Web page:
Wednesday, February 16, 2011

How good are small boats?

My three sons (one of whom built his first boat at thirteen, and a lapstrake sailing dinghy at age fourteen) seem to have picked up one of my bad characteristics - that is, having too many interests.

The boatbuilding boy is obsessed with sailing, model aircraft, engines, quality cars, and full-sized gliding. He recently confided in me that he had plenty of other potential hobbies, but time and space have already become critical. Welcome to life, I say!

Recently he and I went for a really good day of sailing in his recently-acquired-but-very-old Jack Holt-designed Lazy E (a.k.a. National E). We experienced 20 to 25 knot conditions, and had to work very hard indeed to keep the old boat on her feet. But what a ride we had! Lots of trapeze work, and lots of planing. At one stage as we were planing on a reach, my boy yelled from the tiller that if Green Island hadn't been in the way, we would have had to keep going to New Zealand, because it was too much fun to change tacks.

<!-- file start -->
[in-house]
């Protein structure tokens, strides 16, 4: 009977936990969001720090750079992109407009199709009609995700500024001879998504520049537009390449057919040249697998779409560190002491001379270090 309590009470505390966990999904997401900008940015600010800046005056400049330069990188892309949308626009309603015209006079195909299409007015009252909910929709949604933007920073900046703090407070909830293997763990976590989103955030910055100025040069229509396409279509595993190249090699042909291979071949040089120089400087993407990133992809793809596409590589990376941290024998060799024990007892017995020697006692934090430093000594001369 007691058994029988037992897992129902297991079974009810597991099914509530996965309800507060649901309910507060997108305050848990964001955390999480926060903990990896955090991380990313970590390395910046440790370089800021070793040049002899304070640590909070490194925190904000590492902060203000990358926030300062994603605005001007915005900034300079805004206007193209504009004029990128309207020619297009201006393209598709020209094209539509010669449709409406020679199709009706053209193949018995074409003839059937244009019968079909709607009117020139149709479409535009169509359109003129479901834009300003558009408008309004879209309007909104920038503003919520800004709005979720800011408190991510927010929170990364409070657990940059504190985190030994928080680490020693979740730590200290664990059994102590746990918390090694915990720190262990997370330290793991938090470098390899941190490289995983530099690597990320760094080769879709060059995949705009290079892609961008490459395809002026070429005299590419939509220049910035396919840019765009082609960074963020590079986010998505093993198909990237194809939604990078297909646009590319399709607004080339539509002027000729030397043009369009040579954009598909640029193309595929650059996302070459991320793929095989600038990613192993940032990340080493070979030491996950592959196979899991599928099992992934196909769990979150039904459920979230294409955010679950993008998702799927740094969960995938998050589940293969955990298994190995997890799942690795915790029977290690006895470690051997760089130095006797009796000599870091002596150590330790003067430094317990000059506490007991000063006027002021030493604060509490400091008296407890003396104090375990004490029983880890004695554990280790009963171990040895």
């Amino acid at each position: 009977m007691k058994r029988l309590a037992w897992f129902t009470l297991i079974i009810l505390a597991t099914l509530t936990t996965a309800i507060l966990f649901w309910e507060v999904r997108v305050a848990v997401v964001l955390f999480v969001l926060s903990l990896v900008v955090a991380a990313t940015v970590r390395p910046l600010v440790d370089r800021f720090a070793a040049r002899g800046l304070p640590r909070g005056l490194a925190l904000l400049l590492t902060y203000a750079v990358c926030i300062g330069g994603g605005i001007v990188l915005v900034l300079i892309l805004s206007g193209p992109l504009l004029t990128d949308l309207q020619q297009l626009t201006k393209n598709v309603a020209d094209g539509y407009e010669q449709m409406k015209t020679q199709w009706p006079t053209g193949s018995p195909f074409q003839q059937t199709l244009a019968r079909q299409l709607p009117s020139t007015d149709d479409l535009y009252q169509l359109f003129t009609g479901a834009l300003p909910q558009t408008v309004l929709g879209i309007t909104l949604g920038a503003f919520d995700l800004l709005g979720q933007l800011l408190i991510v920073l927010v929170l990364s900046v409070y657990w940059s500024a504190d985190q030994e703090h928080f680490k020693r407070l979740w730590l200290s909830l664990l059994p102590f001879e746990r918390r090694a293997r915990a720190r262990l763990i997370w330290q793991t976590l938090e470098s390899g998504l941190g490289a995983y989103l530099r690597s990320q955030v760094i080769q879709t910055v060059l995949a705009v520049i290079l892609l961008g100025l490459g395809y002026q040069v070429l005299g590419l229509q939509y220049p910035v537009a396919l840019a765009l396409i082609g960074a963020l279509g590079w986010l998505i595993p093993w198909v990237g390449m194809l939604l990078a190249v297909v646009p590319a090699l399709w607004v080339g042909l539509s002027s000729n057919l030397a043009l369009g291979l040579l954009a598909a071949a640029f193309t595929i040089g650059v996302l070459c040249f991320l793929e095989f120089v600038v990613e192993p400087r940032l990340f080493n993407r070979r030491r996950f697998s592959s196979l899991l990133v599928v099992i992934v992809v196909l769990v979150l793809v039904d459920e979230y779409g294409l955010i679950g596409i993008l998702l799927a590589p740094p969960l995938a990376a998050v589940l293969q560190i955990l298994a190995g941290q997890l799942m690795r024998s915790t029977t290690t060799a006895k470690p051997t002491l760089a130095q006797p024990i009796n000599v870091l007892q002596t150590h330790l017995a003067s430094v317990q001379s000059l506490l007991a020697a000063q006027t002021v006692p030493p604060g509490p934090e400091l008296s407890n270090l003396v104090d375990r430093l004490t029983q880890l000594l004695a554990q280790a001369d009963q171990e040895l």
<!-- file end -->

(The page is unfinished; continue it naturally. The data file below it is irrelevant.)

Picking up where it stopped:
This reminded me once again just how much satisfaction you can get from sailing dinghies (dinghys? - I don't know how to spell it...). The interesting thing was that when I questioned this young man about which activity he would keep doing, if only one was allowed, he was emphatic in saying it would have to be sailing. This is despite the obvious attraction of the aviation and mechanical interests.

I have a theory that the human brain stores away the sounds, and sights of a days sailing, and that the beneficial effects last for weeks or months. It doesn't take much to keep me going, although more is always better.

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